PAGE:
It is incomprehensible that with such an extensive, publicly available record of failure—which cost the United States $2 trillion in direct outlays, 6,842 U.S. troops killed and 52,281 wounded in action—that the designers of this failed concept are given any credibility. The conclusive evidence of the failure is on graphic display right now, in both countries: after six full years and tens of billions spent, the U.S.-trained Iraqi army melted away before a few thousand irregular fighters; after the U.S. pulled out of Helmand province in Afghanistan, the Afghan National Security Forces were incapable of preventing an immediate return of the Taliban.

As the president’s national security team continues to develop a new strategy to deal with ISIS—and now also searches for a new secretary of defense—it is more important than ever to make a no-holds-barred analysis of the past decade of combat experience before settling on a new strategy. No matter how many U.S. boots might be placed on the ground in Iraq or Syria in this current environment, they would not be able to accomplish the president’s previously stated objectives. All the additional causalities we would suffer would be in vain.

We must not send any more Americans into the morass of Iraq and Syria with as little concern as one might show shoveling coal into a furnace. They deserve better than to be asked to risk their lives to conduct a no-win tactical mission.

The opinion expressed in this article are those of the author alone and do not represent the views of the Department of Defense or U.S. Army.

Daniel L. Davis is a Lt. Col. in the U.S. Army stationed in the Washington, D.C. area. He has been deployed into combat zones four times, winning the Bronze Star Medal for Valor in Desert Storm.

Questions to Ask Before Bombing Iraq

U.S. Air Force photo by Staff Sgt. Michael B. Keller

The United States has become addicted to the application of lethal military power. A great many in our country have become convinced that dispatching the U.S. Armed Forces—or the threat thereof—to solve almost every international problem has kept us safe over the decades, and is the only thing that will ensure our security into the future. Yet evidence is piling up that the continuous and expanding use of American killing power is having a deteriorating effect on our national security and a destabilizing effect globally. Far from making us more secure and the world safer, our perpetual use of the military frequently fosters instability. The current situation in Iraq demonstrates this dangerous proclivity.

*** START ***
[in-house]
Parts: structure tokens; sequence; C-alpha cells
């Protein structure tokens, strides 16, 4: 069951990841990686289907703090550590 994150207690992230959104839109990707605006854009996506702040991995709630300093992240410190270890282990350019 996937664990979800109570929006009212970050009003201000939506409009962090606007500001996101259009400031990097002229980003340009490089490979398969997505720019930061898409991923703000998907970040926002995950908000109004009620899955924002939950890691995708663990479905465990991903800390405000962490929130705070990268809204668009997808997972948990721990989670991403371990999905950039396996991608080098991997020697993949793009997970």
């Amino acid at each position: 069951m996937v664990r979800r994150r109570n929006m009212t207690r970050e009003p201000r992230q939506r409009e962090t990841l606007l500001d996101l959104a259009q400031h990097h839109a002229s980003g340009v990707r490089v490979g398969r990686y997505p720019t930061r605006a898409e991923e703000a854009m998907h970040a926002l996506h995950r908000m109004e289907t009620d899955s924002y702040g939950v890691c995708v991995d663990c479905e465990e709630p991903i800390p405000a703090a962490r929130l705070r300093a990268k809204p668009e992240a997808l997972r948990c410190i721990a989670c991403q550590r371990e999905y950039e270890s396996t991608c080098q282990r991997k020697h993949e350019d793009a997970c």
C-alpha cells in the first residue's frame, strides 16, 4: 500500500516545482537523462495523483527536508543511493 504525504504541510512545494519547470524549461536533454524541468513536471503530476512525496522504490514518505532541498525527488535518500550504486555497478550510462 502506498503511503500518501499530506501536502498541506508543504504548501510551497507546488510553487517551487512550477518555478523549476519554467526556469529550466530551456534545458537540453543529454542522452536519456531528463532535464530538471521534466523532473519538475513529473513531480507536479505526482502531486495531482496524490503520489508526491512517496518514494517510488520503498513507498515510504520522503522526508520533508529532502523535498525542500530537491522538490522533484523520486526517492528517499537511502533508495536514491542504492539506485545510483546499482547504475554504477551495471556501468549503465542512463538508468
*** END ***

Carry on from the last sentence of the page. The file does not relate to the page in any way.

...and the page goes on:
In recent weeks the government of Iraq has been losing first battles, then entire cities to a rising militant Islamic group known as the Islamic State of Iraq and Syria (ISIS). Many in the United States are calling on President Barack Obama to immediately order airstrikes. A certain segment of those demanding immediate action pin the blame for the deteriorating situation on the White House for withdrawing American forces from Iraq in 2011, and they want to rectify the situation by reapplying military force now. Yet there appears to be no consideration among the various advocates of lethal strikes for what comes next. The failure to examine the “what next?” question has become an increasingly common feature of U.S. strategic thought.

The George W. Bush administration was roundly criticized for invading Iraq in March 2003 without an adequate plan for managing the country after the regime fell. The Obama administration has likewise been accused by many of having no plan for what came next following the 2011 airstrikes in Libya. The current hysteria in Washington over ISIS gains seem to have ignored these acknowledged errors of the past. While there is an eagerness to once again unsheathe the American sword, there has been virtually no discussion of the tactical and strategic utility of such actions, nor consideration of the potential consequences.

For eight years, the U.S. and NATO fought an insurgent war in which almost 4,500 Americans lost their lives, and over 32,000 were wounded. Conservative estimates suggest that approximately 133,000 Iraqi citizens were killed from 2003-2011, and at least 3.5 million human beings were displaced from their homes. As unpleasant as life was for the average Iraqi citizen before our invasion, it cannot compare to the misery under which they’ve suffered since. A similar dynamic continues to play out in Afghanistan. Libya has suffered in a state of near anarchy since our 2011 air campaign. Pakistan, Yemen, and now a growing part of Africa have all seen a continual deterioration in their security corresponding to a rise in the application of U.S. military force and firepower.